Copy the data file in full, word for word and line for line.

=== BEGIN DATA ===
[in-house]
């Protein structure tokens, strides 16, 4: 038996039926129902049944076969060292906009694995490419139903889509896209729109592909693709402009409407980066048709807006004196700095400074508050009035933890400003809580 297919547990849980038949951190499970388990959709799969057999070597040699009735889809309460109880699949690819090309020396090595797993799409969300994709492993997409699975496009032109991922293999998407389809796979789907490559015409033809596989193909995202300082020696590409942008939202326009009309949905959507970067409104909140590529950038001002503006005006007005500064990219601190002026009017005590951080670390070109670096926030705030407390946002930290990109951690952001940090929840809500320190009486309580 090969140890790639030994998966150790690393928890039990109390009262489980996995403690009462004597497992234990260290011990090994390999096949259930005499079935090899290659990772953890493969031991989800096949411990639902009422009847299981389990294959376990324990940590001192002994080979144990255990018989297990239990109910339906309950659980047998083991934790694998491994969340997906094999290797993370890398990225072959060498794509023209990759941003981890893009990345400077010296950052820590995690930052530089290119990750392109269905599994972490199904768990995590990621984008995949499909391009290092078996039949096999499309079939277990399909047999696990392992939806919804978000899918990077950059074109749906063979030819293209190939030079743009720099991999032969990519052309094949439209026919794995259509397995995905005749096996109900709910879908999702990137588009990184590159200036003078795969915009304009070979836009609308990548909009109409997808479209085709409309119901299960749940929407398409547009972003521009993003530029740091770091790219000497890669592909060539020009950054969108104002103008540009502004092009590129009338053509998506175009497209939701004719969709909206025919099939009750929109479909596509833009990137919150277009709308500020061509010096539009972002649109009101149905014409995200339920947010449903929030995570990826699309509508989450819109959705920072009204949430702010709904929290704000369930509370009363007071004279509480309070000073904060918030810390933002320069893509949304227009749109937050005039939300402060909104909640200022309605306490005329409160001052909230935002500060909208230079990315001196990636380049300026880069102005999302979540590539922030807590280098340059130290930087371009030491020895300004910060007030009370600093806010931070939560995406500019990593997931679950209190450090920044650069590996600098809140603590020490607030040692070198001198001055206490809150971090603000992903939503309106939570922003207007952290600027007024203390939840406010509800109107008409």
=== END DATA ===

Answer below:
[in-house]
């Protein structure tokens, strides 16, 4: 038996039926129902049944076969060292906009694995490419139903889509896209729109592909693709402009409407980066048709807006004196700095400074508050009035933890400003809580 297919547990849980038949951190499970388990959709799969057999070597040699009735889809309460109880699949690819090309020396090595797993799409969300994709492993997409699975496009032109991922293999998407389809796979789907490559015409033809596989193909995202300082020696590409942008939202326009009309949905959507970067409104909140590529950038001002503006005006007005500064990219601190002026009017005590951080670390070109670096926030705030407390946002930290990109951690952001940090929840809500320190009486309580 090969140890790639030994998966150790690393928890039990109390009262489980996995403690009462004597497992234990260290011990090994390999096949259930005499079935090899290659990772953890493969031991989800096949411990639902009422009847299981389990294959376990324990940590001192002994080979144990255990018989297990239990109910339906309950659980047998083991934790694998491994969340997906094999290797993370890398990225072959060498794509023209990759941003981890893009990345400077010296950052820590995690930052530089290119990750392109269905599994972490199904768990995590990621984008995949499909391009290092078996039949096999499309079939277990399909047999696990392992939806919804978000899918990077950059074109749906063979030819293209190939030079743009720099991999032969990519052309094949439209026919794995259509397995995905005749096996109900709910879908999702990137588009990184590159200036003078795969915009304009070979836009609308990548909009109409997808479209085709409309119901299960749940929407398409547009972003521009993003530029740091770091790219000497890669592909060539020009950054969108104002103008540009502004092009590129009338053509998506175009497209939701004719969709909206025919099939009750929109479909596509833009990137919150277009709308500020061509010096539009972002649109009101149905014409995200339920947010449903929030995570990826699309509508989450819109959705920072009204949430702010709904929290704000369930509370009363007071004279509480309070000073904060918030810390933002320069893509949304227009749109937050005039939300402060909104909640200022309605306490005329409160001052909230935002500060909208230079990315001196990636380049300026880069102005999302979540590539922030807590280098340059130290930087371009030491020895300004910060007030009370600093806010931070939560995406500019990593997931679950209190450090920044650069590996600098809140603590020490607030040692070198001198001055206490809150971090603000992903939503309106939570922003207007952290600027007024203390939840406010509800109107008409």